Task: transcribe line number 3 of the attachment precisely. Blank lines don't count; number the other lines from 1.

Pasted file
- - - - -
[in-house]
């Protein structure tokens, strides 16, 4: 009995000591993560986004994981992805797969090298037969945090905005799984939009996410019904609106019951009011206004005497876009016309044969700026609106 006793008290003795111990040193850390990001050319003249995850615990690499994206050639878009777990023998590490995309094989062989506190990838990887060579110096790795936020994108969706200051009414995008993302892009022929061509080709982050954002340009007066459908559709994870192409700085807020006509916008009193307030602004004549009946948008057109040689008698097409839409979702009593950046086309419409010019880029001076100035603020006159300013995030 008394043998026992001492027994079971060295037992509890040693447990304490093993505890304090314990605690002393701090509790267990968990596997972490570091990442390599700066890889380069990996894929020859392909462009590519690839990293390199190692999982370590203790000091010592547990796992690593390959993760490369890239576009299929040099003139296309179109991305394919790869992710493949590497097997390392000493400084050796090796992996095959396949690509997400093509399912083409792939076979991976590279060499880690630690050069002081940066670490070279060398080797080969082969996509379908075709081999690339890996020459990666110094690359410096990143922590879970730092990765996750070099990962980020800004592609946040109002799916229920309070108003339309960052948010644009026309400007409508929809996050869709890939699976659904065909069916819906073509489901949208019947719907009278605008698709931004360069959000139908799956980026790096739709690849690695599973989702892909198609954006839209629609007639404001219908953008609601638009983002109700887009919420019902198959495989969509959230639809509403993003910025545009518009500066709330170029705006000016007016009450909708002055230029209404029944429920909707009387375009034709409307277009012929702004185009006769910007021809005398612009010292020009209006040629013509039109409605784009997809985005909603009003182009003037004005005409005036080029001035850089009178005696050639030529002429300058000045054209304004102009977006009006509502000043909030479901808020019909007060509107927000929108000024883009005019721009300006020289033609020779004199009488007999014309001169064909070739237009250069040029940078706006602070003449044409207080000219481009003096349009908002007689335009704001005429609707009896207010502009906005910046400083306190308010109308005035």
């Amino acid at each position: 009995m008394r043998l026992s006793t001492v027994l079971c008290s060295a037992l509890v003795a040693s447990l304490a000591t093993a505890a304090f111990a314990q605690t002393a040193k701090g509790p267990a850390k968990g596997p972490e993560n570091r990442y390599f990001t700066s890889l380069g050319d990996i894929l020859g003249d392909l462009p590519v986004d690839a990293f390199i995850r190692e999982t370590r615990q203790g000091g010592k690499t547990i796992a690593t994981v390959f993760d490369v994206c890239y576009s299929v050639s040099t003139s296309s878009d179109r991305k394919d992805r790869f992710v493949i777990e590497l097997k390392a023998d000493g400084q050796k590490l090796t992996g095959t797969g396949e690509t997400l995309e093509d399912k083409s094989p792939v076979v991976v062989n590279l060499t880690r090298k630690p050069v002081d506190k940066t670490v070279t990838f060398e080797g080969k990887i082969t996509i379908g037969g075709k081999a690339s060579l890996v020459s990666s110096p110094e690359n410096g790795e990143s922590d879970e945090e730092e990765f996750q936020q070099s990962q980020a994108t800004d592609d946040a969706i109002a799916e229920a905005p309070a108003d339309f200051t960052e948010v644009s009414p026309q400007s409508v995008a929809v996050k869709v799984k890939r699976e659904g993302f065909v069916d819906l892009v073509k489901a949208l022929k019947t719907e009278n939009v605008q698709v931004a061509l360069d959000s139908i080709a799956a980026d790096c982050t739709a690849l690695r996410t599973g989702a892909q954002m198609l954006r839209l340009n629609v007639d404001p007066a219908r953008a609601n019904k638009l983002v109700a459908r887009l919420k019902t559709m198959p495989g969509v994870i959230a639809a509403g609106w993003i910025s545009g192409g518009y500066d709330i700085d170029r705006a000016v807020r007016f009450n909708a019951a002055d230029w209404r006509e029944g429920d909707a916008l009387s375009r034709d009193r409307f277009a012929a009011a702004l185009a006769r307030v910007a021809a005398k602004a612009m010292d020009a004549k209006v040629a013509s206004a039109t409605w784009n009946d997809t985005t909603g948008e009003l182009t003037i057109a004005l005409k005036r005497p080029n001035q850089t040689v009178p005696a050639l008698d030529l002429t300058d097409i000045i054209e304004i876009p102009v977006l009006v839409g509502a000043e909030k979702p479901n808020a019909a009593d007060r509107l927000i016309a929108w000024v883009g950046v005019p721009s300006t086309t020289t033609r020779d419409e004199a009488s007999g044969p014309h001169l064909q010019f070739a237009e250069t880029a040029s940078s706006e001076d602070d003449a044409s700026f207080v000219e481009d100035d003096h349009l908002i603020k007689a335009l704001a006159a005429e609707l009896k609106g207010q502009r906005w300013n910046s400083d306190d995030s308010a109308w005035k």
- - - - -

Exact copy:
């Amino acid at each position: 009995m008394r043998l026992s006793t001492v027994l079971c008290s060295a037992l509890v003795a040693s447990l304490a000591t093993a505890a304090f111990a314990q605690t002393a040193k701090g509790p267990a850390k968990g596997p972490e993560n570091r990442y390599f990001t700066s890889l380069g050319d990996i894929l020859g003249d392909l462009p590519v986004d690839a990293f390199i995850r190692e999982t370590r615990q203790g000091g010592k690499t547990i796992a690593t994981v390959f993760d490369v994206c890239y576009s299929v050639s040099t003139s296309s878009d179109r991305k394919d992805r790869f992710v493949i777990e590497l097997k390392a023998d000493g400084q050796k590490l090796t992996g095959t797969g396949e690509t997400l995309e093509d399912k083409s094989p792939v076979v991976v062989n590279l060499t880690r090298k630690p050069v002081d506190k940066t670490v070279t990838f060398e080797g080969k990887i082969t996509i379908g037969g075709k081999a690339s060579l890996v020459s990666s110096p110094e690359n410096g790795e990143s922590d879970e945090e730092e990765f996750q936020q070099s990962q980020a994108t800004d592609d946040a969706i109002a799916e229920a905005p309070a108003d339309f200051t960052e948010v644009s009414p026309q400007s409508v995008a929809v996050k869709v799984k890939r699976e659904g993302f065909v069916d819906l892009v073509k489901a949208l022929k019947t719907e009278n939009v605008q698709v931004a061509l360069d959000s139908i080709a799956a980026d790096c982050t739709a690849l690695r996410t599973g989702a892909q954002m198609l954006r839209l340009n629609v007639d404001p007066a219908r953008a609601n019904k638009l983002v109700a459908r887009l919420k019902t559709m198959p495989g969509v994870i959230a639809a509403g609106w993003i910025s545009g192409g518009y500066d709330i700085d170029r705006a000016v807020r007016f009450n909708a019951a002055d230029w209404r006509e029944g429920d909707a916008l009387s375009r034709d009193r409307f277009a012929a009011a702004l185009a006769r307030v910007a021809a005398k602004a612009m010292d020009a004549k209006v040629a013509s206004a039109t409605w784009n009946d997809t985005t909603g948008e009003l182009t003037i057109a004005l005409k005036r005497p080029n001035q850089t040689v009178p005696a050639l008698d030529l002429t300058d097409i000045i054209e304004i876009p102009v977006l009006v839409g509502a000043e909030k979702p479901n808020a019909a009593d007060r509107l927000i016309a929108w000024v883009g950046v005019p721009s300006t086309t020289t033609r020779d419409e004199a009488s007999g044969p014309h001169l064909q010019f070739a237009e250069t880029a040029s940078s706006e001076d602070d003449a044409s700026f207080v000219e481009d100035d003096h349009l908002i603020k007689a335009l704001a006159a005429e609707l009896k609106g207010q502009r906005w300013n910046s400083d306190d995030s308010a109308w005035k």